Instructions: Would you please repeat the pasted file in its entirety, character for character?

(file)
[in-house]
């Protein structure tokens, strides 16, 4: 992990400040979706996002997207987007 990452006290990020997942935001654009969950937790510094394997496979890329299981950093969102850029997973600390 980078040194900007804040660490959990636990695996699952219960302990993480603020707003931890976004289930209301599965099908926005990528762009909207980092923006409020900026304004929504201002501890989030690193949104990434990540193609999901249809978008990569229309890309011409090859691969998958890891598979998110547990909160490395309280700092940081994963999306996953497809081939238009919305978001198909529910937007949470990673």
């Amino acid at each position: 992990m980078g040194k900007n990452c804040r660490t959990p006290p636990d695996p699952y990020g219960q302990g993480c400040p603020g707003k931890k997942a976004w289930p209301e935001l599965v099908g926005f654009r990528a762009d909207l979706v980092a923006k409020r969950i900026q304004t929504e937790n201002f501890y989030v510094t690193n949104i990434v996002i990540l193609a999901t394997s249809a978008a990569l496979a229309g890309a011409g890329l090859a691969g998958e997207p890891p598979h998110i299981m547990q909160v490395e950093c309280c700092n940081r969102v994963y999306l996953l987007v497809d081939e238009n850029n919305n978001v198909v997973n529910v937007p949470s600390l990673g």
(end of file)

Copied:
[in-house]
């Protein structure tokens, strides 16, 4: 992990400040979706996002997207987007 990452006290990020997942935001654009969950937790510094394997496979890329299981950093969102850029997973600390 980078040194900007804040660490959990636990695996699952219960302990993480603020707003931890976004289930209301599965099908926005990528762009909207980092923006409020900026304004929504201002501890989030690193949104990434990540193609999901249809978008990569229309890309011409090859691969998958890891598979998110547990909160490395309280700092940081994963999306996953497809081939238009919305978001198909529910937007949470990673």
């Amino acid at each position: 992990m980078g040194k900007n990452c804040r660490t959990p006290p636990d695996p699952y990020g219960q302990g993480c400040p603020g707003k931890k997942a976004w289930p209301e935001l599965v099908g926005f654009r990528a762009d909207l979706v980092a923006k409020r969950i900026q304004t929504e937790n201002f501890y989030v510094t690193n949104i990434v996002i990540l193609a999901t394997s249809a978008a990569l496979a229309g890309a011409g890329l090859a691969g998958e997207p890891p598979h998110i299981m547990q909160v490395e950093c309280c700092n940081r969102v994963y999306l996953l987007v497809d081939e238009n850029n919305n978001v198909v997973n529910v937007p949470s600390l990673g």